Paige here, I’m beyond excited for this review because this is our first joined review! Now, all of us struggle with something during our life at one point or another. In Furiously Happy Jenny Lawson shares her experiences battling with many diagnoses. While reading this you will say "WOW so I'm not the only one that has gone through something like this" well at least that is something that I said while reading through this book. I have to say this Is a must read for anyone but especially if you or someone you know suffers from anxiety, depression or anything else for that matter. Not only will learn you are not alone out there with whatever you are possibly going through but you also see there are ways you can deal with your personal battles and possibly later down the road laugh about what you have gone through. Just remember that no matter what it is you're going through it's going to make you a stronger person down the road. Do you love the Raccoon on the front cover or is it just me? I know when i first saw it I couldn't help but laugh plus there's a great story behind it!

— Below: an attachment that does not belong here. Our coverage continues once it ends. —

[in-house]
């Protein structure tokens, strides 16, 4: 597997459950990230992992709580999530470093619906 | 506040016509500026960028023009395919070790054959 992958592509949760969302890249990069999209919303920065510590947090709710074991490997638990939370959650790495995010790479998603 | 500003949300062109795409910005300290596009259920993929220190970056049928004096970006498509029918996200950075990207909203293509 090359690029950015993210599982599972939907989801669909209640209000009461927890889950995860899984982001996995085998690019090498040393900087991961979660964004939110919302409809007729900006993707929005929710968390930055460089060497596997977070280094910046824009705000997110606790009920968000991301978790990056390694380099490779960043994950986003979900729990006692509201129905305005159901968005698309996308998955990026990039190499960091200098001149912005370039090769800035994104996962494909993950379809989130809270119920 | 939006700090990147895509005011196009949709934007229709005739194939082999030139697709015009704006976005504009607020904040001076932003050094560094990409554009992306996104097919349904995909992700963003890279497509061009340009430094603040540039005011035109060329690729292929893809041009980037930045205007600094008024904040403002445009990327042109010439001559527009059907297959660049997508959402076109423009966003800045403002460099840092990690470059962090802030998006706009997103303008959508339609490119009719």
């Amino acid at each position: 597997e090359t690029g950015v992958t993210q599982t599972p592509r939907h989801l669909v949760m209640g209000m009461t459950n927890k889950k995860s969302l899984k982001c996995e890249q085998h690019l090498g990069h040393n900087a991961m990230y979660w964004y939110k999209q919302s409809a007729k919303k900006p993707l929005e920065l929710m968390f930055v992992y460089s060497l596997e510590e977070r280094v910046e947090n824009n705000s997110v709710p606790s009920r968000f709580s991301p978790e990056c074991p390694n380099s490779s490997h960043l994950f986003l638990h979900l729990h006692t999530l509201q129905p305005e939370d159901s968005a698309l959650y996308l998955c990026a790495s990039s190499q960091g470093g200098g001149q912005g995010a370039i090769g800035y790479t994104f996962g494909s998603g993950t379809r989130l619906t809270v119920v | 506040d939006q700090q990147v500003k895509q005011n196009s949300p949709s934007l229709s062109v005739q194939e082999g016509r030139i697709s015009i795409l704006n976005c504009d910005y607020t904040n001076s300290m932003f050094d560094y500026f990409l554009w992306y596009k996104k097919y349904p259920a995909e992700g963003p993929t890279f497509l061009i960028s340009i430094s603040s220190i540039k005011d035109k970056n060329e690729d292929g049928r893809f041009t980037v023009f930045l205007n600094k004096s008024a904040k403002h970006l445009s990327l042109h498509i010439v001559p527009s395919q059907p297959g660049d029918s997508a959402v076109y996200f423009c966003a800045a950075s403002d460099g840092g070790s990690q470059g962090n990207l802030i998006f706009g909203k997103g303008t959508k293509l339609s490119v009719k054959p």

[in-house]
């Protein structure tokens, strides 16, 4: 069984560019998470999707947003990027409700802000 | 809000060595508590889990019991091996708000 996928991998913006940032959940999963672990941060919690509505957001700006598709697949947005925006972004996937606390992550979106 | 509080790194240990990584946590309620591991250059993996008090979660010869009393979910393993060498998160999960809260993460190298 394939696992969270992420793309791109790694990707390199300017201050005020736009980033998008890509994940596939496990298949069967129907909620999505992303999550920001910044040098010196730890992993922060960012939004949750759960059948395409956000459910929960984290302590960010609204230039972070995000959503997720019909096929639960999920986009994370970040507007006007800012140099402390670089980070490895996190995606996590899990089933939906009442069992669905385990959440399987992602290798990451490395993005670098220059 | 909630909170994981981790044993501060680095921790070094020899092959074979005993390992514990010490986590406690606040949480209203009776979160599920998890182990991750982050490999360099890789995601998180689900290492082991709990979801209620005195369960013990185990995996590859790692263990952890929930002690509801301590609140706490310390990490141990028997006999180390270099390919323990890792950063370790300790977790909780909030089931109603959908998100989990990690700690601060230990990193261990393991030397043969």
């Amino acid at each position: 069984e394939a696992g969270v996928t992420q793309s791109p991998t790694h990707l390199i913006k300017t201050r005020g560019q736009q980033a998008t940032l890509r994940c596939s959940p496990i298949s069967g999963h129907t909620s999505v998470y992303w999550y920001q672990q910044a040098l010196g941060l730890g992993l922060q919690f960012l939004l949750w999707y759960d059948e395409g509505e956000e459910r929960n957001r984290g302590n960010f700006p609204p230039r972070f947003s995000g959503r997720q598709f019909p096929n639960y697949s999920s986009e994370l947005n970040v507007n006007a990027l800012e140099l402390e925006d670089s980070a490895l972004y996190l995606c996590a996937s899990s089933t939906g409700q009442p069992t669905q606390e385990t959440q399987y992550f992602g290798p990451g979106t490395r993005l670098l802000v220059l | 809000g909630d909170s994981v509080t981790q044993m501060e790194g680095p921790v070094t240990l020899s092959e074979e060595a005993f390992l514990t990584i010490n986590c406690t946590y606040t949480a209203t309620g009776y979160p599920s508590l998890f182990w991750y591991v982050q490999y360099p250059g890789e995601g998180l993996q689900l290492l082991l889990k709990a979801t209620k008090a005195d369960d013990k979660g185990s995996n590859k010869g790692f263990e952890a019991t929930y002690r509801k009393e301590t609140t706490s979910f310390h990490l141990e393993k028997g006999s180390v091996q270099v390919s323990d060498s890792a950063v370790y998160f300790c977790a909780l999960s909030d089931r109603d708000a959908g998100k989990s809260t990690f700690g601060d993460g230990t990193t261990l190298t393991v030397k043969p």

Hey all,
This is Raisa and I am super excited for our first joined review! Okay, let me get to the review right away. Is it weird if I could relate to so many of the stories Jenny Lawson wrote about? I thought I was the only one who hid from people! Glad I’m not the only one. Seriously, this book tackles depression, anxiety, and life in a hilarious way. I read a few chapters of the book when I was in the waiting room at the dentist. What perfect time to be laughing out loud, when people are nervous about their tooth extraction and then there is this complete stranger laughing like a maniac! Gosh, makes for an interesting visit. Ha! Yes, I had a couple of funny stares.

I recommend this book to anyone who has suffered or is suffering from depression, anxiety and or any other mental illness. I also recommend this book to anyone who wants to better understand mental illness. Lawson writes about a topic that is not easy to write about because it is so personal, yet the way she writes about it, it is funny. Her stories are relatable! At this point, you should be ordering your copy or heading to your local library and start reading this book! Plus, it has some hilarious pictures. We all love hilarious pictures, right? Comment below and on our Instagram and let us know what you think!